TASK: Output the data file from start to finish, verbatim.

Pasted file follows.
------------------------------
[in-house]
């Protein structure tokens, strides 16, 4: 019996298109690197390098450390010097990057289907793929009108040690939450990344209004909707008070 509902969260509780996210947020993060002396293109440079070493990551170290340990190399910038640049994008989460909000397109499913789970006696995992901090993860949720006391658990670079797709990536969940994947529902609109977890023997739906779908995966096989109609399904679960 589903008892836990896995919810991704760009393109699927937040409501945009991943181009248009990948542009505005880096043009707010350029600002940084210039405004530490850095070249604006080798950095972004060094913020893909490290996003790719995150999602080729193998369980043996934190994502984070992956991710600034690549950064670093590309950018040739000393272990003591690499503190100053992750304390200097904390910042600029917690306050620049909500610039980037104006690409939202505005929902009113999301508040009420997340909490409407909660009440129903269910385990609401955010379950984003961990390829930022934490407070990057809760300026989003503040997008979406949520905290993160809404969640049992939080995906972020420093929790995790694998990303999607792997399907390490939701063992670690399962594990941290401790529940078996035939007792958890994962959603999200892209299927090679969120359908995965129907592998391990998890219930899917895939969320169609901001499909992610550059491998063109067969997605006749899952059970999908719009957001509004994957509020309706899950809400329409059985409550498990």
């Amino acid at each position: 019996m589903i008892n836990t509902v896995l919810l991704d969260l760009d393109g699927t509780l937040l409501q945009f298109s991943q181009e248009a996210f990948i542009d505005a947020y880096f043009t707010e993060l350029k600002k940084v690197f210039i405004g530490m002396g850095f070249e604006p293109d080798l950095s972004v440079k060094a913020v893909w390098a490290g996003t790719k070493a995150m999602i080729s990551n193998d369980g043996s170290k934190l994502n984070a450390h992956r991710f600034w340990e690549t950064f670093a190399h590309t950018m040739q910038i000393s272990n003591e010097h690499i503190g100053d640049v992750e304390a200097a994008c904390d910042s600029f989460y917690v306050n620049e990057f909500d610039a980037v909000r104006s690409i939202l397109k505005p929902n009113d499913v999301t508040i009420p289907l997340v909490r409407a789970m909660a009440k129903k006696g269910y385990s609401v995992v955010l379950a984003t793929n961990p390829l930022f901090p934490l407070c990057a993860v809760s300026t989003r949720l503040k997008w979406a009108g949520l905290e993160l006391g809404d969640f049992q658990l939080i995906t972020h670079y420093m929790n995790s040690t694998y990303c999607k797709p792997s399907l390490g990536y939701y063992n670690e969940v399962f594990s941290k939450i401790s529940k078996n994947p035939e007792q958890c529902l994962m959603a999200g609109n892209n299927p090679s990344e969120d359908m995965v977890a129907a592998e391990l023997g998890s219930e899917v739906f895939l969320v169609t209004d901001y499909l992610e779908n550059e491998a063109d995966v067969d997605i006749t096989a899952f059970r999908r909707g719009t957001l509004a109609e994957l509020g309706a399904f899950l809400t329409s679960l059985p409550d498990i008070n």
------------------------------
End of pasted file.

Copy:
[in-house]
């Protein structure tokens, strides 16, 4: 019996298109690197390098450390010097990057289907793929009108040690939450990344209004909707008070 509902969260509780996210947020993060002396293109440079070493990551170290340990190399910038640049994008989460909000397109499913789970006696995992901090993860949720006391658990670079797709990536969940994947529902609109977890023997739906779908995966096989109609399904679960 589903008892836990896995919810991704760009393109699927937040409501945009991943181009248009990948542009505005880096043009707010350029600002940084210039405004530490850095070249604006080798950095972004060094913020893909490290996003790719995150999602080729193998369980043996934190994502984070992956991710600034690549950064670093590309950018040739000393272990003591690499503190100053992750304390200097904390910042600029917690306050620049909500610039980037104006690409939202505005929902009113999301508040009420997340909490409407909660009440129903269910385990609401955010379950984003961990390829930022934490407070990057809760300026989003503040997008979406949520905290993160809404969640049992939080995906972020420093929790995790694998990303999607792997399907390490939701063992670690399962594990941290401790529940078996035939007792958890994962959603999200892209299927090679969120359908995965129907592998391990998890219930899917895939969320169609901001499909992610550059491998063109067969997605006749899952059970999908719009957001509004994957509020309706899950809400329409059985409550498990």
């Amino acid at each position: 019996m589903i008892n836990t509902v896995l919810l991704d969260l760009d393109g699927t509780l937040l409501q945009f298109s991943q181009e248009a996210f990948i542009d505005a947020y880096f043009t707010e993060l350029k600002k940084v690197f210039i405004g530490m002396g850095f070249e604006p293109d080798l950095s972004v440079k060094a913020v893909w390098a490290g996003t790719k070493a995150m999602i080729s990551n193998d369980g043996s170290k934190l994502n984070a450390h992956r991710f600034w340990e690549t950064f670093a190399h590309t950018m040739q910038i000393s272990n003591e010097h690499i503190g100053d640049v992750e304390a200097a994008c904390d910042s600029f989460y917690v306050n620049e990057f909500d610039a980037v909000r104006s690409i939202l397109k505005p929902n009113d499913v999301t508040i009420p289907l997340v909490r409407a789970m909660a009440k129903k006696g269910y385990s609401v995992v955010l379950a984003t793929n961990p390829l930022f901090p934490l407070c990057a993860v809760s300026t989003r949720l503040k997008w979406a009108g949520l905290e993160l006391g809404d969640f049992q658990l939080i995906t972020h670079y420093m929790n995790s040690t694998y990303c999607k797709p792997s399907l390490g990536y939701y063992n670690e969940v399962f594990s941290k939450i401790s529940k078996n994947p035939e007792q958890c529902l994962m959603a999200g609109n892209n299927p090679s990344e969120d359908m995965v977890a129907a592998e391990l023997g998890s219930e899917v739906f895939l969320v169609t209004d901001y499909l992610e779908n550059e491998a063109d995966v067969d997605i006749t096989a899952f059970r999908r909707g719009t957001l509004a109609e994957l509020g309706a399904f899950l809400t329409s679960l059985p409550d498990i008070n």